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The Impact of Female Hormones on Mental Health: Understanding Conditions, Treatments, and Signs


Female hormones, primarily oestrogen, progesterone and testosterone, play a pivotal role in women's overall health, influencing a range of bodily functions. Beyond their reproductive duties, these hormones significantly affect mental health. The intricate dance of these hormones throughout a woman’s life—during puberty, menstrual cycles, pregnancy, and menopause—can lead to various mental health conditions. Understanding these effects, recognising the signs, and knowing the available treatments are crucial for maintaining well-being.

Kate Organ, specialist in mental health in the menopause & PMDD, PMS
Kate Organ: Female Hormone Mental Health Specialist

The Role of Hormones

Oestrogen: Often referred to as the primary female sex hormone, oestrogen is crucial for the development and regulation of the female reproductive system and secondary sexual characteristics. It also has a profound impact on the brain, influencing mood, cognition, and overall mental health. Oestrogen can modulate neurotransmitters such as serotonin, which is often called the "feel-good" hormone.

Progesterone: This hormone is essential for regulating the menstrual cycle and maintaining pregnancy. It also affects mood and has a calming effect, as it can enhance the activity of GABA, a neurotransmitter known for its relaxing properties.

Testosterone: Testosterone is produced int eh female brain and is involved in our mood regulation, stress management, helps our drive and motivation, and supports positive cognitive functioning.

Hormonal Fluctuations and Mental Health Conditions

  • PMS: Characterised by a range of physical and emotional symptoms that occur in the luteal phase of the menstrual cycle. Symptoms include mood swings, irritability, anxiety, and depression.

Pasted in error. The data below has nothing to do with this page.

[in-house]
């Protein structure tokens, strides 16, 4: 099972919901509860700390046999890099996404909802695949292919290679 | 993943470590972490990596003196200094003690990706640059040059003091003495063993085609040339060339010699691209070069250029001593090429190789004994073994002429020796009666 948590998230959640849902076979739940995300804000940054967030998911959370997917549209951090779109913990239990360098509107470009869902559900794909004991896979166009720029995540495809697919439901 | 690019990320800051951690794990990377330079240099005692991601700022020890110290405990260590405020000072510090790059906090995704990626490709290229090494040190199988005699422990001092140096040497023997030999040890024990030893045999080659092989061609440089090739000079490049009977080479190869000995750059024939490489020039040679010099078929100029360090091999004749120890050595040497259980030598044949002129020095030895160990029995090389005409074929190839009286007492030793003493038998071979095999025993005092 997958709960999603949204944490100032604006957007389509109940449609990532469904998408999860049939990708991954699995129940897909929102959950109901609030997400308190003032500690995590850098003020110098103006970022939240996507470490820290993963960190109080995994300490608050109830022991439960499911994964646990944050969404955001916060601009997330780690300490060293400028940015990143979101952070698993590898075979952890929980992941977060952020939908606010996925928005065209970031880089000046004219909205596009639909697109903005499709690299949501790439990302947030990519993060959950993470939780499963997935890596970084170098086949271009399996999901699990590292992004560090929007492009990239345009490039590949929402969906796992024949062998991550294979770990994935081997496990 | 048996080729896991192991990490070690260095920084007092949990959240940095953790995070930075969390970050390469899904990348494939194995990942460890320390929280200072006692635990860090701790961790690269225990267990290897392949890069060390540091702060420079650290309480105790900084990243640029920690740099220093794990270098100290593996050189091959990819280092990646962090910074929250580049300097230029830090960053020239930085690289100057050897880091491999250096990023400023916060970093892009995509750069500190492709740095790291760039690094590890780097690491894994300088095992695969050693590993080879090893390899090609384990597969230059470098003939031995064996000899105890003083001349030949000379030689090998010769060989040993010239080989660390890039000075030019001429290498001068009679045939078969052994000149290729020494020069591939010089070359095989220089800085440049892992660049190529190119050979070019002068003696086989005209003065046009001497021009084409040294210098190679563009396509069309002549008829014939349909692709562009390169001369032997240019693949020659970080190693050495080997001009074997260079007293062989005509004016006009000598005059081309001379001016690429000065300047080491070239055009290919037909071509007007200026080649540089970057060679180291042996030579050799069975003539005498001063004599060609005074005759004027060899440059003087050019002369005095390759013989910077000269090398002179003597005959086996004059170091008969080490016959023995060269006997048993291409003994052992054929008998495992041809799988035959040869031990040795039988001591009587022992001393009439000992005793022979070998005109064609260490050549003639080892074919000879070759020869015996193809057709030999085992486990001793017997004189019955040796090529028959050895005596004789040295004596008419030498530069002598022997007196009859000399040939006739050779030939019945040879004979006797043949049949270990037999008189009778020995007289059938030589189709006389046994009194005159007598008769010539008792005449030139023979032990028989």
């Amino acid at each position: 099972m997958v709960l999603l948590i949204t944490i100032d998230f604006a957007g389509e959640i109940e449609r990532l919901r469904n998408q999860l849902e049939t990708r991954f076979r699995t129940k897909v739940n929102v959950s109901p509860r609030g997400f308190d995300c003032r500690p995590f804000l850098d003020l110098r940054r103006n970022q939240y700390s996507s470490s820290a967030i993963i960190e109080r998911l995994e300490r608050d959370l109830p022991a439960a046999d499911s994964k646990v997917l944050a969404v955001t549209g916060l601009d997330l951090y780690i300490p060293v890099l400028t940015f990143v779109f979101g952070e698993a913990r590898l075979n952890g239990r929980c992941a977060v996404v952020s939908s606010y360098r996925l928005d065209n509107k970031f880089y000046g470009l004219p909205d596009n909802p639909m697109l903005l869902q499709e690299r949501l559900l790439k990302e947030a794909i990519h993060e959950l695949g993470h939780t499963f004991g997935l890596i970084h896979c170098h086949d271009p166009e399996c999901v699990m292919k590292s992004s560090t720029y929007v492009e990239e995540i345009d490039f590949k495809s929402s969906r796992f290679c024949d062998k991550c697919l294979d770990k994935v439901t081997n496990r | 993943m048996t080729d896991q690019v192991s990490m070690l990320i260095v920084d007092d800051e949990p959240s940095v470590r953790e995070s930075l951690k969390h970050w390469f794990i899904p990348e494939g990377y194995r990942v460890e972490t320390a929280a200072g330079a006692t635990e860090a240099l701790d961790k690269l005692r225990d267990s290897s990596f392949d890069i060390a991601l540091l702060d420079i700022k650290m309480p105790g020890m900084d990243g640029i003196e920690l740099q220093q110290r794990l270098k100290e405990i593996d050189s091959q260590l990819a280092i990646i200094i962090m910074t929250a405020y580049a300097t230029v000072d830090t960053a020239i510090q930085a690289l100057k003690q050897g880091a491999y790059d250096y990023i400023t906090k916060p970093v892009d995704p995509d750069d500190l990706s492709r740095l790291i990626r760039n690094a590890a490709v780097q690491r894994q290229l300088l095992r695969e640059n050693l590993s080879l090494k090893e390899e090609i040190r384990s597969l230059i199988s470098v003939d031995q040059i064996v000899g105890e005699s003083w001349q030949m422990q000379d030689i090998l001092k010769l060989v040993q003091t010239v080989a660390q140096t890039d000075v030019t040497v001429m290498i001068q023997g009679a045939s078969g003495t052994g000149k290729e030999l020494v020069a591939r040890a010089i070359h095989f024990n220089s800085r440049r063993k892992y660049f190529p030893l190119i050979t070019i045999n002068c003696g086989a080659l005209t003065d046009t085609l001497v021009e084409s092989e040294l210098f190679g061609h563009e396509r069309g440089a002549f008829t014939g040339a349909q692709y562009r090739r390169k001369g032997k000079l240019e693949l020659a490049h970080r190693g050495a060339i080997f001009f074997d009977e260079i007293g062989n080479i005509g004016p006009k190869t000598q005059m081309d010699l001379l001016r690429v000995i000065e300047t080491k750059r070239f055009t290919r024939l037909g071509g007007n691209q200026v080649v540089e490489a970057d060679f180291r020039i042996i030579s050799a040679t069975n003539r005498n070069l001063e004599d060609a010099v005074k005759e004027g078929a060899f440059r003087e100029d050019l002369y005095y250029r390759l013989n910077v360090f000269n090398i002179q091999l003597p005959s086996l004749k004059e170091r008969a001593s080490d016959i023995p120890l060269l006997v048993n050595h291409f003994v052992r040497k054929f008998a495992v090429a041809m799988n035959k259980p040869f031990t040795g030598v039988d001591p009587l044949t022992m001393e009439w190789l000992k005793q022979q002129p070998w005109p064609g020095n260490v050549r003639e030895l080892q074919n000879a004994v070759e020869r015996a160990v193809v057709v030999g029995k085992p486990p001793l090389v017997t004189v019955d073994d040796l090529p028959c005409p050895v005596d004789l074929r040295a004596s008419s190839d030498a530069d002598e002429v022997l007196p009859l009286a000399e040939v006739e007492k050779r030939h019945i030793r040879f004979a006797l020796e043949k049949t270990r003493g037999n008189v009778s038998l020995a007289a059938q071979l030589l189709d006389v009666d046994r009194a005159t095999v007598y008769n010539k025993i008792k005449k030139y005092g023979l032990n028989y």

• PMDD: A severe form of PMS with more intense emotional symptoms, such as severe depression, irritability, and tension. It affects about 3-8% of women of reproductive age.

  1. Postnatal Depression (PND):

  • After childbirth, the sudden drop in oestrogen and progesterone levels can trigger depression. PND is characterised by severe mood swings, exhaustion, and a sense of hopelessness that can interfere with a mother's ability to care for her baby.

  1. Perimenopausal and Menopausal Depression & Anxiety:

  • The transition to menopause (perimenopause) and menopause itself are marked by significant hormonal changes. Fluctuations in oestrogen levels can lead to mood swings, anxiety, and depression. Menopausal women might also experience sleep disturbances and hot flushes, further impacting mental health.

Recognising the Signs

Identifying the signs of hormone-related mental health issues is crucial for timely intervention. Common signs include:

  • Persistent sadness or depression

  • Extreme mood swings

  • Anxiety and irritability

  • Fatigue and low energy

  • Difficulty concentrating

  • Changes in sleep patterns

  • Appetite changes or weight gain

  • Loss of interest in activities once enjoyed

Treatments and Management

Lifestyle Changes:

  • Diet: A balanced diet rich in fruits, vegetables, lean proteins, and whole grains can help stabilise blood sugar levels and improve mood.

  • Exercise: Regular physical activity can boost endorphin levels, improving mood and reducing anxiety.

  • Sleep: Ensuring adequate and quality sleep is essential for mental health.

Medical Treatments:

  • Hormone Replacement Therapy: Oestrogen, progesterone and testosterone replacement therapy can help alleviate menopausal symptoms and improve mood.

  • Antidepressants: Selective serotonin reuptake inhibitors (SSRIs) are commonly prescribed for PMDD and PND to manage depression and anxiety.

  • Cognitive Behavioural Therapy (CBT): This form of therapy can help women develop coping strategies for managing mood swings and depression.

Alternative Treatments:

  • Herbal Supplements: Some women find relief from symptoms through herbal supplements like black cohosh, chasteberry, and evening primrose oil. However, it’s essential to consult a healthcare provider before starting any supplement.

  • Mindfulness and Relaxation Techniques: Practices such as yoga, meditation, and deep-breathing exercises can reduce stress and improve mental well-being.


The impact of female hormones on mental health is profound and multifaceted. Understanding the connection between hormonal changes and mental health conditions can empower women to seek appropriate treatment and support. By recognising the signs of hormone-related mental health issues and exploring various treatment options, women can navigate these challenges and maintain a healthy, balanced life. As research continues to evolve, a deeper understanding of these dynamics will hopefully lead to more effective treatments and support systems for women worldwide.

Meet our hormone related mental health expert: Kate Organ

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